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  • Are Your Entitled To Receive Separation Pay? Here's How to Compute It

    It's your right to get a separation pay when mandated by law.
    by Esper Abrajano-Bitare .
Are Your Entitled To Receive Separation Pay? Here's How to Compute It
  • Job security is a reason new moms go back to work after giving birth even earlier than they had planned or before their maternity leave is done. But people may lose their jobs due to unforeseen circumstances. If this happens, an employee is entitled to a separation pay. 

    Final pay vs separation pay

    Final pay is the total amount of wages that companies have to give all their outgoing employees. An employee’s final compensation include:

    • His last salary due (i.e., payment for the hours the employees clocked in since their last pay)
    • Cash conversions of unused vacation and sick leave credits, if applicable
    • Pro-rated 13th month pay
    • Income tax claim for the excess taxes withheld
    • Other types of compensation stipulated in the employees’ contracts

    A separation pay is given to an outgoing employee on top of his final compensation when an employee was terminated due to “authorized causes.” The Labor Code of the Philippines lists the following as “authorize causes”: 

    • Installation of labor-saving devices
    • Redundancy
    • Retrenchment to prevent losses
    • Closing or cessation of operation of the establishment
    • Health risks
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    How much separation pay are you entitled

    If the reason for the employee’s termination is due to the installation of labor-saving devices or redundancy, the employee is entitled to receive a separation pay equivalent to their monthly basic pay, or their monthly basic pay multiplied by the number of years they’ve served the company, whichever is higher.

    If termination of employment is due to retrenchment or closure of business operations not due to severe business losses or financial reverses, the employee should receive a separation pay equivalent to one-month basic pay or at least half of his basic salary for every year of service, whichever is higher.

    An employee who is terminated because he suffers from a disease or illness that puts himself or his co-workers’ health at risk if he continued working should also receive a separation pay amounting to one-month basic salary or at least half of his basic pay for every year of service, whichever is higher.


    A fraction of a year, or more than six months but less than a year of employment, is considered as one whole year when computing for an employee’s separation pay.

    How to compute for separation pay

    Let’s talk in numbers. Here are a few scenarios and ample computations to help illustrate how separation pay is computed in the Philippines:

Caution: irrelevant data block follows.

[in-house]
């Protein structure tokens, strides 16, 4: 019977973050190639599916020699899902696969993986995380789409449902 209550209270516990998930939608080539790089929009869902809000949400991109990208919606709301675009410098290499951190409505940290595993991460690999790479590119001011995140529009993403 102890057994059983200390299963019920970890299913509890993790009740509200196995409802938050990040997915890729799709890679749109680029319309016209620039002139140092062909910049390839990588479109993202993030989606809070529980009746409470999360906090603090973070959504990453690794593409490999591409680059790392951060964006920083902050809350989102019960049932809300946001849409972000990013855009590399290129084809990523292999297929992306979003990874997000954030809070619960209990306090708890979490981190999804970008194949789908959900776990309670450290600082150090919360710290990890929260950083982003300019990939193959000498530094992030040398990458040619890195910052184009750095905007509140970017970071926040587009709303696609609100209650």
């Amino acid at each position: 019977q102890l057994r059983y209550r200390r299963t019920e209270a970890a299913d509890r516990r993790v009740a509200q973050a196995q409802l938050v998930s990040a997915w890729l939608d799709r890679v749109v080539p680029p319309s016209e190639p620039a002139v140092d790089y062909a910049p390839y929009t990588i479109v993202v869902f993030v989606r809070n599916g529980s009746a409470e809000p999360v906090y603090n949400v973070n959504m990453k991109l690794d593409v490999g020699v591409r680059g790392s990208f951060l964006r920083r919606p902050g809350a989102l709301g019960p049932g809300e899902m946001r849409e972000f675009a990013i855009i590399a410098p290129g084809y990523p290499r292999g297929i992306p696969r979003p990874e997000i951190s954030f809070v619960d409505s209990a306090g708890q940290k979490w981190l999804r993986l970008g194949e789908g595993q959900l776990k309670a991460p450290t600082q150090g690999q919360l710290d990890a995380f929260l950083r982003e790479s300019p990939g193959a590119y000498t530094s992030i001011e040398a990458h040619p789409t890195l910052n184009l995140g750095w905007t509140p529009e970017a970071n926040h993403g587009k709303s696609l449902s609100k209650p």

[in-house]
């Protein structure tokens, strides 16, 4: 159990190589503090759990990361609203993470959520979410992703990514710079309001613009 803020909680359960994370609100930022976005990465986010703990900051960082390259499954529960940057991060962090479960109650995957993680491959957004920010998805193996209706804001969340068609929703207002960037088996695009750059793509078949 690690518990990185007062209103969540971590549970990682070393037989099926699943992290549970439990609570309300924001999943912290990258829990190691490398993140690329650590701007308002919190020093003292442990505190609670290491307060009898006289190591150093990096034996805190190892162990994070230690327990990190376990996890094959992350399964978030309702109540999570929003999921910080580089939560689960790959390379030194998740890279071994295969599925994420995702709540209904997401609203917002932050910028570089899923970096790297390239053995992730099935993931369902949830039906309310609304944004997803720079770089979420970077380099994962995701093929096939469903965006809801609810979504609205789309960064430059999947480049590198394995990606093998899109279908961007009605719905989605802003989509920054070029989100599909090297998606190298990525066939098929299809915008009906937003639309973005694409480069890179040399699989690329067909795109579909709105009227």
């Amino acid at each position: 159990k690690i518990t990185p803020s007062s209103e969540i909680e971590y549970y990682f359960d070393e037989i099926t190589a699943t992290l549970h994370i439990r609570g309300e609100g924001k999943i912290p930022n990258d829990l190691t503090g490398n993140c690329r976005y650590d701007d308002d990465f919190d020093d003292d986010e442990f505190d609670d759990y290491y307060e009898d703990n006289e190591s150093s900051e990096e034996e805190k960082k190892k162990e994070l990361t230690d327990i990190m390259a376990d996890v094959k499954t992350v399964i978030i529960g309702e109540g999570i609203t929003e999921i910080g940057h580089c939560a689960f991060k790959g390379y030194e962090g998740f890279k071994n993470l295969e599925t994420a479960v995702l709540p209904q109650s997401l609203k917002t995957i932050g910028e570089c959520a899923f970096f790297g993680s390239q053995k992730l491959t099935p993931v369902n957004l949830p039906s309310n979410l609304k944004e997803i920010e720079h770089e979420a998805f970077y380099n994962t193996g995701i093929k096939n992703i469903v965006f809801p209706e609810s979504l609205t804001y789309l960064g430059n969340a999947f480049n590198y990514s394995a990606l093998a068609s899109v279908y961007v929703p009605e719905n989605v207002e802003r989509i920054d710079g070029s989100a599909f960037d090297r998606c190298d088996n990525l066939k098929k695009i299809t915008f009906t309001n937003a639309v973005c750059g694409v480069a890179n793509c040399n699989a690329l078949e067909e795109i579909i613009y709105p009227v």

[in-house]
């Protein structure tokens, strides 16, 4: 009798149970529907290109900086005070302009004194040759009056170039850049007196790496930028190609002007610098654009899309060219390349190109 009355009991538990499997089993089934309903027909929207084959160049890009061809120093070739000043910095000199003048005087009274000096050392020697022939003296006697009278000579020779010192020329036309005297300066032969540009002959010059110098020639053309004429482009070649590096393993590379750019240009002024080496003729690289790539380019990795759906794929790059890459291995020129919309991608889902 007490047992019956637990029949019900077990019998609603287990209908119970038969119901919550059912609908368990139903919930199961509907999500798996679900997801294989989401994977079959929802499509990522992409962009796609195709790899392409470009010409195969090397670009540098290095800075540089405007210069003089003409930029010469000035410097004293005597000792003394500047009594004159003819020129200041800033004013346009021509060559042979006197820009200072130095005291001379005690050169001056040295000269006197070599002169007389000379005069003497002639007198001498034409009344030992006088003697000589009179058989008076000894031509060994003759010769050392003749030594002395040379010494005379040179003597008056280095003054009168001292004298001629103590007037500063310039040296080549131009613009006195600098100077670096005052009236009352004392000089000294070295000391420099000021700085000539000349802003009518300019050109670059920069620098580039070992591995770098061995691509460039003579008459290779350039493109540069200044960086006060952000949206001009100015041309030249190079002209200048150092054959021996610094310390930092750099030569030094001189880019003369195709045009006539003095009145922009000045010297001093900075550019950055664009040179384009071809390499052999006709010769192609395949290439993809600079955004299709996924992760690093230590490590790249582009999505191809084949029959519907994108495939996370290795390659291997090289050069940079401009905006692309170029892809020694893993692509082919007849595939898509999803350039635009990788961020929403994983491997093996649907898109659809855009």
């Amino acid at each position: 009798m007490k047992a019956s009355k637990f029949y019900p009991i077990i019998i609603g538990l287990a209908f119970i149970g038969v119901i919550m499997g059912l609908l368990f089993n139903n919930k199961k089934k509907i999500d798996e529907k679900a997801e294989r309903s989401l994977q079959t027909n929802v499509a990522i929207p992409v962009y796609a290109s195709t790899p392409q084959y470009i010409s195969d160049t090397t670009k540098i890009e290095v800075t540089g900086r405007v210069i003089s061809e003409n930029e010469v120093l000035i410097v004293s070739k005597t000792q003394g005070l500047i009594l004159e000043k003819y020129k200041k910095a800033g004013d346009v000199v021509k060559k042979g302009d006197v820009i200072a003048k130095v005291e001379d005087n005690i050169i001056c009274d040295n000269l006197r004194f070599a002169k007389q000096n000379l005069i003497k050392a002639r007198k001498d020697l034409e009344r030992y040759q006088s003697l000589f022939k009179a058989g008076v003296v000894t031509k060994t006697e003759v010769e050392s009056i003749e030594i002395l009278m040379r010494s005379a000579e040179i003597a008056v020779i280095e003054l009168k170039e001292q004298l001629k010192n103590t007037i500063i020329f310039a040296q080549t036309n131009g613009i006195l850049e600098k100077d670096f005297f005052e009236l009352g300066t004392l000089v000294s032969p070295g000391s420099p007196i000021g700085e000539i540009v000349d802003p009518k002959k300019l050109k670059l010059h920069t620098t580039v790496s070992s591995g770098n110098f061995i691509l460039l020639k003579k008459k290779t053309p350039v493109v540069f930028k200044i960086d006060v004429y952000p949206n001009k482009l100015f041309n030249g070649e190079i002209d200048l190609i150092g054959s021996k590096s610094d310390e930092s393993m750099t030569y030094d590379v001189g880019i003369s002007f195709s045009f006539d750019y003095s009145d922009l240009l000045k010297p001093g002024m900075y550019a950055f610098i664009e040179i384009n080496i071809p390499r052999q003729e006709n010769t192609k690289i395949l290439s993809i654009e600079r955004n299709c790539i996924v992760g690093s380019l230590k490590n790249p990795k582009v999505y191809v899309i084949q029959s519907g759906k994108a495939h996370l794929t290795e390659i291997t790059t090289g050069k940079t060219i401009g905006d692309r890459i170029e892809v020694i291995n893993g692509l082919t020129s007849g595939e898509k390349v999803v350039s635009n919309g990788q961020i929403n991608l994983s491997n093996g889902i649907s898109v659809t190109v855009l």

If employee X got terminated due to redundancy, rendered 10 years of service and is receiving a monthly salary of Php15,000.00 at the time of termination, the computation of his separation pay is:

    One month salary = Php15,000
    One month pay for every year of service = Php15,000 x 10 years
    Employee X should be given a separation pay of Php 150,000

    If employee Y’s cause for termination is still due to redundancy, but he was only employed by the company for three months and is receiving a salary of Php 15,000.00 at the time of termination, his separation will look like this:


    One month salary = Php15,000
    One month pay for every year of service = Php15,000 x 0 years
    Employee Y should be given a separation pay of Php15,000

    If employee A lost his job due to retrenchment, was with the company for three years and gets Php10,00.00 a month at the time of his termination, his separation pay will be calculated as:

    One month salary = Php10,000, or
    One-half month salary for every year of service = (1/2) x Php10,000 x 3 years = Php15,000
    The higher amount is Php15,000, so Employee A should receive this amount.

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    Who are NOT qualified to receive separation pay

    If you voluntarily resigned, you are not entitled to receive separation pay unless it is stated in your contract, collective bargaining agreement, or company policy. Employees who voluntarily resigned still get final pay.

    Likewise entitled to their final pay but not a separation pay are employees who were terminated due to “just causes.” According to the Labor Code of The Philippines, “just causes” include:

    • Serious misconduct or willful disobedience by the employee of the lawful orders of his employer or representative in connection with his work
    • Gross and habitual neglect by the employee of his duties
    • Fraud or willful breach by the employee of the trust reposed in him by his employer or a duly authorized representative
    • Commission of a crime or offense by the employee against the person of his employer or any immediate member of his family or his duly authorized representatives
    • Other causes analogous to the forgoing

    Every working individual needs to have a keen understanding of how separation pay is computed and, more importantly, if they are entitled to it. It saves time for both the employee and the employer if this is understood by both parties.

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